Forgiveness is hard, I won’t lie to you. Some have this idea that forgiveness shows a weakness but I don’t agree with that. I think having the guts to face a problem and find a resolution is one of the bravest things we can do. I have been through some stuff, and I am sure most of you have as well and people are often surprised by my calmness and ability to not let things fester but the secret is – I don’t do it for others, I do it for me.

If you do one thing for yourself this week, forgive. Forgive that one person or that one event that has been eating away at you. You don’t have to share it with anyone but find a way to forgive it and then put in back in the box and file it away somewhere.

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Real Talk · Uncategorized

13 Tips for being charismatic that are seriously helpful.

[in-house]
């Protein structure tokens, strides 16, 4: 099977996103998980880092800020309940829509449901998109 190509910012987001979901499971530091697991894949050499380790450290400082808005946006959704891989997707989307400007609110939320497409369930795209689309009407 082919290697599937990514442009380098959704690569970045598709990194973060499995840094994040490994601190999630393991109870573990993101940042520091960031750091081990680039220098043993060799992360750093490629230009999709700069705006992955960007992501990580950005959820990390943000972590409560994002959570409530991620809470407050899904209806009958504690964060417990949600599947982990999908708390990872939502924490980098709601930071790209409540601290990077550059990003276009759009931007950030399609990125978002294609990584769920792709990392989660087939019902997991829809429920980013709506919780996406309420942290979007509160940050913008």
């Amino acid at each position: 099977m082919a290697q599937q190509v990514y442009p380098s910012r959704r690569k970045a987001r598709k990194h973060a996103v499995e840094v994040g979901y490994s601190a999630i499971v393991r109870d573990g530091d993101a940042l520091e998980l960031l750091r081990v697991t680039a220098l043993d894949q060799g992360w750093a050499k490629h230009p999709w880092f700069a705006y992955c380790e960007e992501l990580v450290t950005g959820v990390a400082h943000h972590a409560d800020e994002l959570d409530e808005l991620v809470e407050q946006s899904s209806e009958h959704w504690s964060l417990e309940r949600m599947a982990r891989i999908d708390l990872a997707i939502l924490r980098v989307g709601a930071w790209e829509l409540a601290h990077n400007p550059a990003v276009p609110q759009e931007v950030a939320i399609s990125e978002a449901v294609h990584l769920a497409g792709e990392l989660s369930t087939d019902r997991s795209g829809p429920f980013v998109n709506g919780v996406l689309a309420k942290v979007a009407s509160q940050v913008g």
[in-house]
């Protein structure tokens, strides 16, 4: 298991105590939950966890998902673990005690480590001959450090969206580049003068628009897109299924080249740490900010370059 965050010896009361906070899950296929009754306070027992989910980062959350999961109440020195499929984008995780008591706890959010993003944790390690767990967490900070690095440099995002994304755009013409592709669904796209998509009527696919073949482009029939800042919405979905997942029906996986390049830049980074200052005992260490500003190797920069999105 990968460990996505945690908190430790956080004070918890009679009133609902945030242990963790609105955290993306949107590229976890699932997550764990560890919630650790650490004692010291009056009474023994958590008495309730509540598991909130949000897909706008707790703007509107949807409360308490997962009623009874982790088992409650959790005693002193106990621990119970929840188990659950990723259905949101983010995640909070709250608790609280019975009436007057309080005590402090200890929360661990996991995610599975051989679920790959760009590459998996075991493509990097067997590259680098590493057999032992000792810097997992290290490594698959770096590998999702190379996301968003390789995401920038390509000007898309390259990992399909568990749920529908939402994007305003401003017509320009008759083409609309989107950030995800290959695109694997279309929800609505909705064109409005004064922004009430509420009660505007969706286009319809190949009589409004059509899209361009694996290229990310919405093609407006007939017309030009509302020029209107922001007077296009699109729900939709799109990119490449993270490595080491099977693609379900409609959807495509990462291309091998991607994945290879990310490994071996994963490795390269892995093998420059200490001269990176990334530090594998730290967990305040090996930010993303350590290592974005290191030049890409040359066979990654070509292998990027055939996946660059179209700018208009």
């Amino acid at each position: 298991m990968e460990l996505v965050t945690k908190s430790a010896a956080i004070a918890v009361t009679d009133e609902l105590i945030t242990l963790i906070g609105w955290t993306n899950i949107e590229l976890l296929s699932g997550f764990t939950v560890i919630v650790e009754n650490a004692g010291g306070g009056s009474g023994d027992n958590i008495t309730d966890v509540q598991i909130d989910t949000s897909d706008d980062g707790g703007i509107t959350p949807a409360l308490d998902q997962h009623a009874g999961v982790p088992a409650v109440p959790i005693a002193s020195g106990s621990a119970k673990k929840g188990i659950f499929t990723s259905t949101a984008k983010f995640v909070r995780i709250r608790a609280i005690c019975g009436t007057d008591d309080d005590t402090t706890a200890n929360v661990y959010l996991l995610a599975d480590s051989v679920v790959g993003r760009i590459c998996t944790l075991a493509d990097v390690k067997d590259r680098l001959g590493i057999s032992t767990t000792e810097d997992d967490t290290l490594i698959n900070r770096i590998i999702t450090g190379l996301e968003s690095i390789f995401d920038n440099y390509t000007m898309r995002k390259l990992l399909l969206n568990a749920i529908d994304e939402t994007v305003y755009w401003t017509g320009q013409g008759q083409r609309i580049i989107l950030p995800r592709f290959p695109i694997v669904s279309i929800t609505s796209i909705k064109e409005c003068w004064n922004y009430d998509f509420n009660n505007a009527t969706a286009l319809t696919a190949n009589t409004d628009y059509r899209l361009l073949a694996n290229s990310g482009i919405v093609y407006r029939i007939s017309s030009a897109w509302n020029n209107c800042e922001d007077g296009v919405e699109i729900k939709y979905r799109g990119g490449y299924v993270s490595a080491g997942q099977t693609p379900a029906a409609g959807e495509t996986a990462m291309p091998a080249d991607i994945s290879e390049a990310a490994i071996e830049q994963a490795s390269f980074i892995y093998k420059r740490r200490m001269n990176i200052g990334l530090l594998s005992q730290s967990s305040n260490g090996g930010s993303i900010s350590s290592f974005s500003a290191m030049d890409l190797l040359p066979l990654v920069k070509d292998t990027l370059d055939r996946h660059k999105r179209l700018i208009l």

Whether it’s letting your personality shine through during an interview, or impressing someone on a first date, it never hurts to turn up your charm and be more charismatic. Being the most magnetic person in a room is a pretty handy skill that can win you friends, while scoring you all sorts of life perks.

If that sounds good, then you might be wondering what it means, exactly, to be charismatic. Think of the best salesperson you know, the person who is able to fit into any group and situation, or the person who is so witty they are able to think of funny and profound things on the fly. This is charisma, this is intelligence, and this is a quality that will take these people far in whatever area they choose to apply this skill.

Once you know how to work it, so to speak, charisma can be used during a job interview to win over your potential boss and land you that dream job. Or on a first date which will likely guarantee a second. Or just when hanging out with friends — especially when they need someone caring, empathetic and fun to hang out with.

Prioritize self-care.

Before you can go off into the world inspiring and impressing people, you’ve got to lay the groundwork by focusing on yourself, this will require lots and lots of self-care. While that means different things to different people, it might include exercising, getting lots of sleep, and eating well. Whatever makes you feel your best.